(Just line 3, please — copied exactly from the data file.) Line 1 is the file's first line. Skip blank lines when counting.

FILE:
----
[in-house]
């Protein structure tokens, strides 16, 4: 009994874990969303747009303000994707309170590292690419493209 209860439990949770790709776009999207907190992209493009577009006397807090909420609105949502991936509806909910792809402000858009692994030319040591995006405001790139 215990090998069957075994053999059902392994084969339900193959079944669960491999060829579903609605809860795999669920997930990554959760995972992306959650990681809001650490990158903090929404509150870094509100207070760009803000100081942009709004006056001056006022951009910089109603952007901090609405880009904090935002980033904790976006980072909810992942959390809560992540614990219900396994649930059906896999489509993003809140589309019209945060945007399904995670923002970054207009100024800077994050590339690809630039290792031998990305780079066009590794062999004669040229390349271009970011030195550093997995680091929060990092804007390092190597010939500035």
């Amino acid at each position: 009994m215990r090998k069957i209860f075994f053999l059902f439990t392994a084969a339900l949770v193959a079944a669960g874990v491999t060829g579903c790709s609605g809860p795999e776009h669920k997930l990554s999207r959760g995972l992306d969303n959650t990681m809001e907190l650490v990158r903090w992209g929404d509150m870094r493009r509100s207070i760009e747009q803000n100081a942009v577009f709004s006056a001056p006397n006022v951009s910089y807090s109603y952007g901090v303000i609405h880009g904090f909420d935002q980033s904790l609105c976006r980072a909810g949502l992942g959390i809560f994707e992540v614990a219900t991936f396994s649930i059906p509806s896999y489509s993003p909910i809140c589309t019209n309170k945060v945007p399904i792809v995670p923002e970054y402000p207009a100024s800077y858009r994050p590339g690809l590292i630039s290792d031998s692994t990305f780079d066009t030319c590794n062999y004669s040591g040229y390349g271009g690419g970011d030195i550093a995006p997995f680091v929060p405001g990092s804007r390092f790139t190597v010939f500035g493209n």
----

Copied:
């Amino acid at each position: 009994m215990r090998k069957i209860f075994f053999l059902f439990t392994a084969a339900l949770v193959a079944a669960g874990v491999t060829g579903c790709s609605g809860p795999e776009h669920k997930l990554s999207r959760g995972l992306d969303n959650t990681m809001e907190l650490v990158r903090w992209g929404d509150m870094r493009r509100s207070i760009e747009q803000n100081a942009v577009f709004s006056a001056p006397n006022v951009s910089y807090s109603y952007g901090v303000i609405h880009g904090f909420d935002q980033s904790l609105c976006r980072a909810g949502l992942g959390i809560f994707e992540v614990a219900t991936f396994s649930i059906p509806s896999y489509s993003p909910i809140c589309t019209n309170k945060v945007p399904i792809v995670p923002e970054y402000p207009a100024s800077y858009r994050p590339g690809l590292i630039s290792d031998s692994t990305f780079d066009t030319c590794n062999y004669s040591g040229y390349g271009g690419g970011d030195i550093a995006p997995f680091v929060p405001g990092s804007r390092f790139t190597v010939f500035g493209n």